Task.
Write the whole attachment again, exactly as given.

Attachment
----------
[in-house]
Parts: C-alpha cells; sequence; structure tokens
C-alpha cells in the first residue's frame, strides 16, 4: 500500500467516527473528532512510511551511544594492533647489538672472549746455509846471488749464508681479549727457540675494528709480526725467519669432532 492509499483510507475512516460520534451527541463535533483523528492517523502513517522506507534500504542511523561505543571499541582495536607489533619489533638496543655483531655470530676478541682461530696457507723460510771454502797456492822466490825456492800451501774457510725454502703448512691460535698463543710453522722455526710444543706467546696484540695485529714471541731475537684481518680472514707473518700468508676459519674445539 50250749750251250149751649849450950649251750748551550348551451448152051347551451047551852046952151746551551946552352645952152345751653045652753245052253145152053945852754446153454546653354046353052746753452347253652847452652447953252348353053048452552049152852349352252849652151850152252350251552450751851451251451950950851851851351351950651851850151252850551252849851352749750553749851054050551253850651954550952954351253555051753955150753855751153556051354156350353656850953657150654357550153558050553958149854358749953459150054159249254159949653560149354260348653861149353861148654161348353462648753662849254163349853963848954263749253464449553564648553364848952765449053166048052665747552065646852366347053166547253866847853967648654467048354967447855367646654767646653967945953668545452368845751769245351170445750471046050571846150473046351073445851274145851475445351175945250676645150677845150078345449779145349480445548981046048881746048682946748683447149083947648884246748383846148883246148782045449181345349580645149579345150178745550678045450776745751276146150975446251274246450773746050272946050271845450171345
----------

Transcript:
[in-house]
Parts: C-alpha cells; sequence; structure tokens
C-alpha cells in the first residue's frame, strides 16, 4: 500500500467516527473528532512510511551511544594492533647489538672472549746455509846471488749464508681479549727457540675494528709480526725467519669432532 492509499483510507475512516460520534451527541463535533483523528492517523502513517522506507534500504542511523561505543571499541582495536607489533619489533638496543655483531655470530676478541682461530696457507723460510771454502797456492822466490825456492800451501774457510725454502703448512691460535698463543710453522722455526710444543706467546696484540695485529714471541731475537684481518680472514707473518700468508676459519674445539 50250749750251250149751649849450950649251750748551550348551451448152051347551451047551852046952151746551551946552352645952152345751653045652753245052253145152053945852754446153454546653354046353052746753452347253652847452652447953252348353053048452552049152852349352252849652151850152252350251552450751851451251451950950851851851351351950651851850151252850551252849851352749750553749851054050551253850651954550952954351253555051753955150753855751153556051354156350353656850953657150654357550153558050553958149854358749953459150054159249254159949653560149354260348653861149353861148654161348353462648753662849254163349853963848954263749253464449553564648553364848952765449053166048052665747552065646852366347053166547253866847853967648654467048354967447855367646654767646653967945953668545452368845751769245351170445750471046050571846150473046351073445851274145851475445351175945250676645150677845150078345449779145349480445548981046048881746048682946748683447149083947648884246748383846148883246148782045449181345349580645149579345150178745550678045450776745751276146150975446251274246450773746050272946050271845450171345